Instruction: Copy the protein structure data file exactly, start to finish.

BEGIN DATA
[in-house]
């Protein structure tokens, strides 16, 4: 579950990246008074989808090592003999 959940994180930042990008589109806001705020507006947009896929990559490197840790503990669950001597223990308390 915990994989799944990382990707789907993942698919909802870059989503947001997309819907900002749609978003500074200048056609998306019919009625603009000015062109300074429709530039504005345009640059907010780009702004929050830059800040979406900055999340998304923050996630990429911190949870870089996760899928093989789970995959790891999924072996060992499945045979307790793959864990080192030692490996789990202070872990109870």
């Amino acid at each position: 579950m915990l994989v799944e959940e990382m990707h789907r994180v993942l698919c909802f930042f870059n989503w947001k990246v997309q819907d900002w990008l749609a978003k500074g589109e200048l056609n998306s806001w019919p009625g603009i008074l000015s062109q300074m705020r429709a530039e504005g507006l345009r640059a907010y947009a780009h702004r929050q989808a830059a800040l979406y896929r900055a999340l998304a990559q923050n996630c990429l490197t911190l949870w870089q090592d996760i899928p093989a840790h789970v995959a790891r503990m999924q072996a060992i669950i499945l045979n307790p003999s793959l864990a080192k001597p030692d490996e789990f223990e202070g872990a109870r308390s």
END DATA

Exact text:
[in-house]
């Protein structure tokens, strides 16, 4: 579950990246008074989808090592003999 959940994180930042990008589109806001705020507006947009896929990559490197840790503990669950001597223990308390 915990994989799944990382990707789907993942698919909802870059989503947001997309819907900002749609978003500074200048056609998306019919009625603009000015062109300074429709530039504005345009640059907010780009702004929050830059800040979406900055999340998304923050996630990429911190949870870089996760899928093989789970995959790891999924072996060992499945045979307790793959864990080192030692490996789990202070872990109870």
């Amino acid at each position: 579950m915990l994989v799944e959940e990382m990707h789907r994180v993942l698919c909802f930042f870059n989503w947001k990246v997309q819907d900002w990008l749609a978003k500074g589109e200048l056609n998306s806001w019919p009625g603009i008074l000015s062109q300074m705020r429709a530039e504005g507006l345009r640059a907010y947009a780009h702004r929050q989808a830059a800040l979406y896929r900055a999340l998304a990559q923050n996630c990429l490197t911190l949870w870089q090592d996760i899928p093989a840790h789970v995959a790891r503990m999924q072996a060992i669950i499945l045979n307790p003999s793959l864990a080192k001597p030692d490996e789990f223990e202070g872990a109870r308390s």